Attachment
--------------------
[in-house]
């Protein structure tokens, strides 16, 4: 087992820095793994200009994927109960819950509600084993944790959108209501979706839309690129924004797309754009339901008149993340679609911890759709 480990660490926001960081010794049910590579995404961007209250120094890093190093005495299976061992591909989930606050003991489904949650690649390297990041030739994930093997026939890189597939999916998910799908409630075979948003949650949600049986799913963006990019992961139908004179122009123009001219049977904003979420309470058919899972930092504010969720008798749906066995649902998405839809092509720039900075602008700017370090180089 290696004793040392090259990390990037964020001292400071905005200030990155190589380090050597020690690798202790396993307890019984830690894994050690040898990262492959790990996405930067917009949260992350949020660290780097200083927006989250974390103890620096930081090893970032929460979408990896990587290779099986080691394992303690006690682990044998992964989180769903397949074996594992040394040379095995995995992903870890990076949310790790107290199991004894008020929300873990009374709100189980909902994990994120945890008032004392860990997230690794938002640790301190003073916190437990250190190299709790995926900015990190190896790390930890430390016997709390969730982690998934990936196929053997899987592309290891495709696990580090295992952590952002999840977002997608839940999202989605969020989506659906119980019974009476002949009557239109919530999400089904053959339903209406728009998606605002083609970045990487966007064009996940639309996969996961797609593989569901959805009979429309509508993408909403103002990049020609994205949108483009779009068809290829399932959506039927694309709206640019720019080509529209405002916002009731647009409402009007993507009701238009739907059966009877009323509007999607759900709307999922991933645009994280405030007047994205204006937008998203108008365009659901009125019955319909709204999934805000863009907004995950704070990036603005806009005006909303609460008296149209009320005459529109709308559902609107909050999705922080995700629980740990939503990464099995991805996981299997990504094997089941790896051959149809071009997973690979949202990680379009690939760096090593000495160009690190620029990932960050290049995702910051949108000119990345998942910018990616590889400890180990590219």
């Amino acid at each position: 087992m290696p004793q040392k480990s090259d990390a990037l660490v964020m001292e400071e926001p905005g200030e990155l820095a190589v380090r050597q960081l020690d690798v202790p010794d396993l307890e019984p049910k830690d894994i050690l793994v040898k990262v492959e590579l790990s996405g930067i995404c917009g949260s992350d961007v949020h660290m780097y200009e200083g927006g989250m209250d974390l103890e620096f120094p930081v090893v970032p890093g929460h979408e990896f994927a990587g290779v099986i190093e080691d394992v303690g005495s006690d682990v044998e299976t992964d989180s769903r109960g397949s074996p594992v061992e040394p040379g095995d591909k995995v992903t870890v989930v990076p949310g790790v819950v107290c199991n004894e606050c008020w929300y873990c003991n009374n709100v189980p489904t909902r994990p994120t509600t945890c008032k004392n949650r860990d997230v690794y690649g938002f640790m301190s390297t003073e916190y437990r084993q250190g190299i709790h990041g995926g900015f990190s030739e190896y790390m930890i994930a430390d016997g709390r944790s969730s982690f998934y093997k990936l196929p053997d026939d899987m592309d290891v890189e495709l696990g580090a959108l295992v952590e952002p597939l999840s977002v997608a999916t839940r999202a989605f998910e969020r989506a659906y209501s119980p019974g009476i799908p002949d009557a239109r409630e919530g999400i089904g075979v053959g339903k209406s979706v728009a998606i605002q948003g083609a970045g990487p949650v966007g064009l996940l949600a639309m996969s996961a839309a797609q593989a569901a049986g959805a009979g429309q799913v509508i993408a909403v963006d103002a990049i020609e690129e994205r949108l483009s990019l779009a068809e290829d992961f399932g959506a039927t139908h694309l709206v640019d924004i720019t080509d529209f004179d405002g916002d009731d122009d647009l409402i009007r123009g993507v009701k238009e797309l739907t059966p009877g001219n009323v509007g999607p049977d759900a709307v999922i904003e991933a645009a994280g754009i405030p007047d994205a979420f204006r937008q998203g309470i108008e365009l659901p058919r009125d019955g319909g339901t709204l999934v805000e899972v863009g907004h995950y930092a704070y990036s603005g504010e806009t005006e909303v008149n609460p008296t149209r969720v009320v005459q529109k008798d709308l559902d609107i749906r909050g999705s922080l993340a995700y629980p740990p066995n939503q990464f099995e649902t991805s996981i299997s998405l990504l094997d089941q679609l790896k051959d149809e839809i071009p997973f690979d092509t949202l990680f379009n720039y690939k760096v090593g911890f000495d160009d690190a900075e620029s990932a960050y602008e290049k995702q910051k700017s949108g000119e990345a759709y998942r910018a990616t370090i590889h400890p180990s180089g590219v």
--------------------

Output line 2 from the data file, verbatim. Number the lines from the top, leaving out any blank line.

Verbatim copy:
């Protein structure tokens, strides 16, 4: 087992820095793994200009994927109960819950509600084993944790959108209501979706839309690129924004797309754009339901008149993340679609911890759709 480990660490926001960081010794049910590579995404961007209250120094890093190093005495299976061992591909989930606050003991489904949650690649390297990041030739994930093997026939890189597939999916998910799908409630075979948003949650949600049986799913963006990019992961139908004179122009123009001219049977904003979420309470058919899972930092504010969720008798749906066995649902998405839809092509720039900075602008700017370090180089 290696004793040392090259990390990037964020001292400071905005200030990155190589380090050597020690690798202790396993307890019984830690894994050690040898990262492959790990996405930067917009949260992350949020660290780097200083927006989250974390103890620096930081090893970032929460979408990896990587290779099986080691394992303690006690682990044998992964989180769903397949074996594992040394040379095995995995992903870890990076949310790790107290199991004894008020929300873990009374709100189980909902994990994120945890008032004392860990997230690794938002640790301190003073916190437990250190190299709790995926900015990190190896790390930890430390016997709390969730982690998934990936196929053997899987592309290891495709696990580090295992952590952002999840977002997608839940999202989605969020989506659906119980019974009476002949009557239109919530999400089904053959339903209406728009998606605002083609970045990487966007064009996940639309996969996961797609593989569901959805009979429309509508993408909403103002990049020609994205949108483009779009068809290829399932959506039927694309709206640019720019080509529209405002916002009731647009409402009007993507009701238009739907059966009877009323509007999607759900709307999922991933645009994280405030007047994205204006937008998203108008365009659901009125019955319909709204999934805000863009907004995950704070990036603005806009005006909303609460008296149209009320005459529109709308559902609107909050999705922080995700629980740990939503990464099995991805996981299997990504094997089941790896051959149809071009997973690979949202990680379009690939760096090593000495160009690190620029990932960050290049995702910051949108000119990345998942910018990616590889400890180990590219």